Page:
Membrane pores and transporters see millions of ions flow through them per second. This creates a current and therefore a magnetic field. Do cells have any use for these fields (like maybe drawing charged receptors together?) or is it physiologically irrelevant?

  • $\begingroup$ Not that we know of. $\endgroup$ – Ivan Neretin Oct 22 '19 at 5:10
  • $\begingroup$ You only have a current if the ions flow without an opposite flow of counterions. $\endgroup$ – Karl Oct 22 '19 at 6:38
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    $\begingroup$ @Karl I’m talking about local magnetic fields... like through a single uniporter not global B fields $\endgroup$ – Joe Oct 22 '19 at 15:50

For currents in biological systems the magnetic field is minuscule, and likely has no physiological effect.

That said, magnetoencephalography is based on measuring the tiny magnetic fields created when nerves fire. Detection requires an incredibly sensitive detector, a superconducting quantum interference device (SQUID), to detect the location of the currents. A SQUID can detect fields of just a few atoteslas (aT)!

Perhaps one could investigate how much ion flow in electric eel muscle is constrained by the induced magnetic field... It could lead to shocking revelations.


A better answer starts by being more precise in the type of magnetic field (static for example) and magnitude of exposure.

I have conducted one small crude experiment employing a 'Magnetizer', which is encased in plastic, which is reputedly claimed to produce an ordered collection of strong and weak fields to leave a residual magnet footprint when a metal object is inserted (or fluid passes). The Magnetizer was placed in an open vessel with H2O (tap water with oxygen), Fe as iron filings, some dissolved CO2 from seltzer water, and a bit of sea salt (see https://www.sciencemadness.org/whisper/viewthread.php?tid=77204#pid493712 ). There was also another identical vessel with the same reagents, but absent the Magnetizer, as a control. The results, following periodic pictures, seemingly indicated a jump start in the Magnetizer assisted iron oxidation experiment. In fact, I roughly suggested that the presence of the ordered magnetic field as supplied by the Magnetizer appeared to increase the reaction rate by 20%!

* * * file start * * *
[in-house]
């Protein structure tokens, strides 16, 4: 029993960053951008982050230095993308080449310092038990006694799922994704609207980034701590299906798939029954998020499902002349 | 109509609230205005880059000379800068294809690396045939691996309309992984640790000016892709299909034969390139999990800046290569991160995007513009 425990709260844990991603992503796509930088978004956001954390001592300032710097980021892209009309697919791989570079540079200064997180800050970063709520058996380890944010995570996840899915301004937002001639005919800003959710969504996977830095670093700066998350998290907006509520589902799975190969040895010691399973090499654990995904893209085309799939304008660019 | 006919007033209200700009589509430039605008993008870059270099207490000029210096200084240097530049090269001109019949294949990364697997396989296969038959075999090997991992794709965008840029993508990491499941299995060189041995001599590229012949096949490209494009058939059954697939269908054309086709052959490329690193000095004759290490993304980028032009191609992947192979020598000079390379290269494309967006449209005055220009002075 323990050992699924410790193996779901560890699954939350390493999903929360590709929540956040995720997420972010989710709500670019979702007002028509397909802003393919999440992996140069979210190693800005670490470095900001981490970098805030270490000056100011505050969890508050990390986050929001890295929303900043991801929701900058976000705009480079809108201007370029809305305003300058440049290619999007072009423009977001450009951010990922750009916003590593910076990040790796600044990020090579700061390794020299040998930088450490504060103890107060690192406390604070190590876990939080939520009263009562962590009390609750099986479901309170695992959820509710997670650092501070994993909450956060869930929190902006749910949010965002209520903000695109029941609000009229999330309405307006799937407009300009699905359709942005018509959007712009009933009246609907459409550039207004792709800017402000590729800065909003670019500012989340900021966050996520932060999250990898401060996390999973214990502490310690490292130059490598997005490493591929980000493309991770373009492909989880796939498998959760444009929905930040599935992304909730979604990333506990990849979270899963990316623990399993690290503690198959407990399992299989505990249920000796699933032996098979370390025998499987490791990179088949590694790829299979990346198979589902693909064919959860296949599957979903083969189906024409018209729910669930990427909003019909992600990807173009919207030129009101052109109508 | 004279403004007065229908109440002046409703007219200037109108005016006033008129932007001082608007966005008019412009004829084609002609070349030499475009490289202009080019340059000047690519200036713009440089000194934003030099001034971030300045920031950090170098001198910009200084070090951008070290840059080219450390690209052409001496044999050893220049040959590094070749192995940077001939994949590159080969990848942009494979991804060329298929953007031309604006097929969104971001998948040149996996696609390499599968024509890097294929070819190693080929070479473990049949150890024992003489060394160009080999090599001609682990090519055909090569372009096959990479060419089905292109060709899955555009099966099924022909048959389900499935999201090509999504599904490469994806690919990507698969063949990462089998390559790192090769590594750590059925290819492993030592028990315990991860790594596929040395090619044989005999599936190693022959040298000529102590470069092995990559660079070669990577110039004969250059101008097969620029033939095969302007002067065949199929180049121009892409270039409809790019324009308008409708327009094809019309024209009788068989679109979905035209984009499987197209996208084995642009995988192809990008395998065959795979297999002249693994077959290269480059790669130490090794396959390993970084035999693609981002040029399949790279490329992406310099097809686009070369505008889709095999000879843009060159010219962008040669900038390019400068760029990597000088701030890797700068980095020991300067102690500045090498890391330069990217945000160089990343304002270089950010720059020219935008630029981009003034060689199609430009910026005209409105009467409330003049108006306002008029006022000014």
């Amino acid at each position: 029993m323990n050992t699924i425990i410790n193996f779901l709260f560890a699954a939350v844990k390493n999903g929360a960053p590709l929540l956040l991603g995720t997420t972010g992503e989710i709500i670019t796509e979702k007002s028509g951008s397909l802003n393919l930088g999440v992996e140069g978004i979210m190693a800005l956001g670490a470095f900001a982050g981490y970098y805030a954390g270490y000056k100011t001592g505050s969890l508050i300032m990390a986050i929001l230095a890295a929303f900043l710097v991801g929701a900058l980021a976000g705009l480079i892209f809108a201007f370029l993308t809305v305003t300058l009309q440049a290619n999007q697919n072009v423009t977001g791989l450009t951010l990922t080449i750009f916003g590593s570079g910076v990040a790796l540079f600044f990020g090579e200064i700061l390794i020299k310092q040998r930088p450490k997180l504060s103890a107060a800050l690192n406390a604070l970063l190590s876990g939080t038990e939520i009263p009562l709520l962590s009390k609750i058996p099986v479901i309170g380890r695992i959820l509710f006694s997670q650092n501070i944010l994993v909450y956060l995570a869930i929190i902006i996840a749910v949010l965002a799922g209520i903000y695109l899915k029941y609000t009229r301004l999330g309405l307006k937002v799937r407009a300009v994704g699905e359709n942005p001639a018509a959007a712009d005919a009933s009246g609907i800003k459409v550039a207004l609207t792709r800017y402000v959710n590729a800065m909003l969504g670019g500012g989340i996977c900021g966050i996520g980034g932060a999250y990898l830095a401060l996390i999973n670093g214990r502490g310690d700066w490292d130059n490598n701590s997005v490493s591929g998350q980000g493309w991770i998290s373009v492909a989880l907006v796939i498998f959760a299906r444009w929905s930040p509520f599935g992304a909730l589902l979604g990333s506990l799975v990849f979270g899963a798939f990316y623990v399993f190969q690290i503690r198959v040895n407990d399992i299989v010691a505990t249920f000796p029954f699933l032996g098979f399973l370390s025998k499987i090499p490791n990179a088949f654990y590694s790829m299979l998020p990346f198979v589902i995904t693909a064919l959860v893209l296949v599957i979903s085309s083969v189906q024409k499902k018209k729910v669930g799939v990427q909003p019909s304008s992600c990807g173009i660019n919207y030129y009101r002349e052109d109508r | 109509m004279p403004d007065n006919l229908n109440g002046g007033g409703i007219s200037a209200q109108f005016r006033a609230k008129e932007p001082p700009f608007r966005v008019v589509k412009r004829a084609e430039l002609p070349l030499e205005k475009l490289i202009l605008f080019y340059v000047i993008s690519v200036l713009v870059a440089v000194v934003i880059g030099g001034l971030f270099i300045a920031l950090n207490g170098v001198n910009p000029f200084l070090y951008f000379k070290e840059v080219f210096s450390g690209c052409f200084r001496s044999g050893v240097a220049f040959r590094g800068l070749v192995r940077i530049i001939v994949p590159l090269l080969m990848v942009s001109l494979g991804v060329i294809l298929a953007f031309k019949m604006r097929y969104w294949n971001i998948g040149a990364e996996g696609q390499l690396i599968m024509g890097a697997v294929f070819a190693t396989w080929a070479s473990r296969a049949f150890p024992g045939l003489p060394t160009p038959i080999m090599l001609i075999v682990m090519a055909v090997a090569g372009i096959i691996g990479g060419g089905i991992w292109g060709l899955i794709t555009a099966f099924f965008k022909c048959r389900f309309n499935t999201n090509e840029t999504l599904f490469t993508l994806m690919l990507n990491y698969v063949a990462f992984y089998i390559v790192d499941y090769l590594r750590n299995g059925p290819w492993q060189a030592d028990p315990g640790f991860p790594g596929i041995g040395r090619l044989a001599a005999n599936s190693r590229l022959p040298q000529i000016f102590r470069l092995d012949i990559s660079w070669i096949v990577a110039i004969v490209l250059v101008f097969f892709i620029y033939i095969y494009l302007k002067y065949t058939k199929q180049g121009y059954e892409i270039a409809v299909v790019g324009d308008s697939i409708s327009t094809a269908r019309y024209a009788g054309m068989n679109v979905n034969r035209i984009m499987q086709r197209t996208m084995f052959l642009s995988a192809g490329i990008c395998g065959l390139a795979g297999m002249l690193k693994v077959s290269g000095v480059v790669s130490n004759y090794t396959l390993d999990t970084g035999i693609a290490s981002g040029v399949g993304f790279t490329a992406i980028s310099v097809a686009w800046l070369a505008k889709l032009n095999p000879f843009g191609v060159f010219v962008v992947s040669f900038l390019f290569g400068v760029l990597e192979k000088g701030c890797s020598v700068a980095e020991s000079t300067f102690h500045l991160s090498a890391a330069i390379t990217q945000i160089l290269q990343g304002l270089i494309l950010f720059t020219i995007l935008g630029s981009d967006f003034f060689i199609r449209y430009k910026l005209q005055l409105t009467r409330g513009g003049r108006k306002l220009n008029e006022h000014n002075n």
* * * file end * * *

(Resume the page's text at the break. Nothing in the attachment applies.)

Reading comments in the alluded thread experiment does reveal some of the possible complexities in setting up a rigorous experiment. I do believe that an alleged criticism relating to clustering of Fe particles (from the magnetic field effect) is in error, as I would argue, it is not an advantage to bury Fe particles thereby reducing contact with surface water rich in needed oxygen.

Also, the literature further claims that radical based reactions are also accelerated. In fact, I cited a reference in that study relating to the use of a magnetic field to reduce the amount of free available chlorine (supplied as tablets) normally added to a swimming pool in experiment conduct in England. That study also claimed measurable positive benefits.

So, there are studies (which may be of suspect quality also) asserting the effects of a magnetic field to be apparently very real and certainly not marginal.

To answer you question: Do cells have any use for these fields (like maybe drawing charged receptors together? My answer is perhaps.

  • $\begingroup$ Sounds like pseudoscience. The magnet would align filings to have more surface area, a change in physical design from the control. Try it on one solid lump of iron, or on porous iron, and then report back. $\endgroup$ – DrMoishe Pippik Oct 22 '19 at 20:43
  • $\begingroup$ Even if a magnet aligns filings to have more surface area, that is a reproducible attribute that should be recognized! $\endgroup$ – AJKOER Oct 23 '19 at 3:37
  • $\begingroup$ This is not a productive response... how is this relevant to the question $\endgroup$ – Joe Oct 27 '19 at 6:37

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